The above measures and the prudent pathways enunciated by Mr. Scharbach will catch most of the low-hanging fruit in short D2B STEMI interventions. Indeed, achieving this is mandatory and institutions should rapidly reach a status of achieving more than 80% success in meeting D2B times < 90 minutes and ‘false alarm’; rates of < 15%. Once this is achieved, the harder task begins as additional progress requires further intensification of processes, discipline and resource allocation. Further improvements in the success rates will undoubtedly be slower and frustrating, as is eloquently illustrated by Mr. Scharbach. Towards making further progress, we suggest the following strategies:
1. Begin careful review of D2B times during “off” hours — institutions will identify this as the culprit factor limiting overall success. In the ‘False Positives’ commentary in this issue of Cath Lab Digest, we have highlighted the double jeopardy that confronts a patient presenting with STEMI during off hours — there are D2B time delays and higher ‘false alarms’ Consistency in meeting D2B deadlines during off hours requires greater commitment, allocation of additional resources and even greater teamwork. Additional crew on standby will often be required to respond to the presenting patient in the early off hours when there is bound to be confusion as to whether the tired CVL team can push itself or give way to a fresh crew that must press into action immediately.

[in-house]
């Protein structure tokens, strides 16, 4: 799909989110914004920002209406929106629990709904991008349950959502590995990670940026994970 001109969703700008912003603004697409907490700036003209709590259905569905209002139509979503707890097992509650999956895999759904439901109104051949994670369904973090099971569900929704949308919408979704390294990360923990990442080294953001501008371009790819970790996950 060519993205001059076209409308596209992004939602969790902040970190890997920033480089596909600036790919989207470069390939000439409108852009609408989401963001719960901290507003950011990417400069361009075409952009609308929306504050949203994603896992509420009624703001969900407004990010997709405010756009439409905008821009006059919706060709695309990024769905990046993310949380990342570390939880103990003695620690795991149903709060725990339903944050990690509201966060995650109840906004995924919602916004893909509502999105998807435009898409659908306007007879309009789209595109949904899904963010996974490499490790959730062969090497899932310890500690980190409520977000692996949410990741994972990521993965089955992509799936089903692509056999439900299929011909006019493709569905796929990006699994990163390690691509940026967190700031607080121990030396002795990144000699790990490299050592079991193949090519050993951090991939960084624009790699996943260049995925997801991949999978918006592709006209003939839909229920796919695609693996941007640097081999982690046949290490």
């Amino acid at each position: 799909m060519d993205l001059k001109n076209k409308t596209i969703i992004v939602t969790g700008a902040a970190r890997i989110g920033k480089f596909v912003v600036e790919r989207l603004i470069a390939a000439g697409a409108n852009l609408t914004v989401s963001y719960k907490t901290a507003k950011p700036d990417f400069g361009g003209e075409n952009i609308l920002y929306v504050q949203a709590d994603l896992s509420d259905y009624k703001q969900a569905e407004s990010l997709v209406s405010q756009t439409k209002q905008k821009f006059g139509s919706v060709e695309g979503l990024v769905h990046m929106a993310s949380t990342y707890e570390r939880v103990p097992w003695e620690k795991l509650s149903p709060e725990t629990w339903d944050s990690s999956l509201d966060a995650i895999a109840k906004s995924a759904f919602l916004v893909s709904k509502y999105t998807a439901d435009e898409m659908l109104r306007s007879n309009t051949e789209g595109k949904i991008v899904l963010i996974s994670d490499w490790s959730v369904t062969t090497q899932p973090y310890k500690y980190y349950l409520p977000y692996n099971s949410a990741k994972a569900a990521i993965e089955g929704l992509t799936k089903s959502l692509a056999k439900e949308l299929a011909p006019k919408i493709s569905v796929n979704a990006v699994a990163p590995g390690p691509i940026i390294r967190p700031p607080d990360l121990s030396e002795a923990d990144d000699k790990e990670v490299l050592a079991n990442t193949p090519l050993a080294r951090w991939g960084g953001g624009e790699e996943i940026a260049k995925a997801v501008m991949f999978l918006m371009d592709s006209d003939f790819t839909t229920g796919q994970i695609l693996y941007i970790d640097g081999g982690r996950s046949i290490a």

2. Incorporate the valuable lessons that more experienced centers have accumulated. For this purpose, I strongly endorse the Mayo Clinic and the superb programs that have been developed at the Abbott Northwestern Center in Minneapolis. Imagine how many of the 1,345 patients at the Minneapolis institution presented in the precise adverse “snowstorm” conditions that Mr. Scharbach alluded to in the beginning of his article. The premier Minneapolis institutions have already mastered this challenge. Let us learn from their invaluable experience. In addition to providing exemplary care for STEMI patients, these two superb institutions have created outstanding models of triage and transfer of STEMI patients.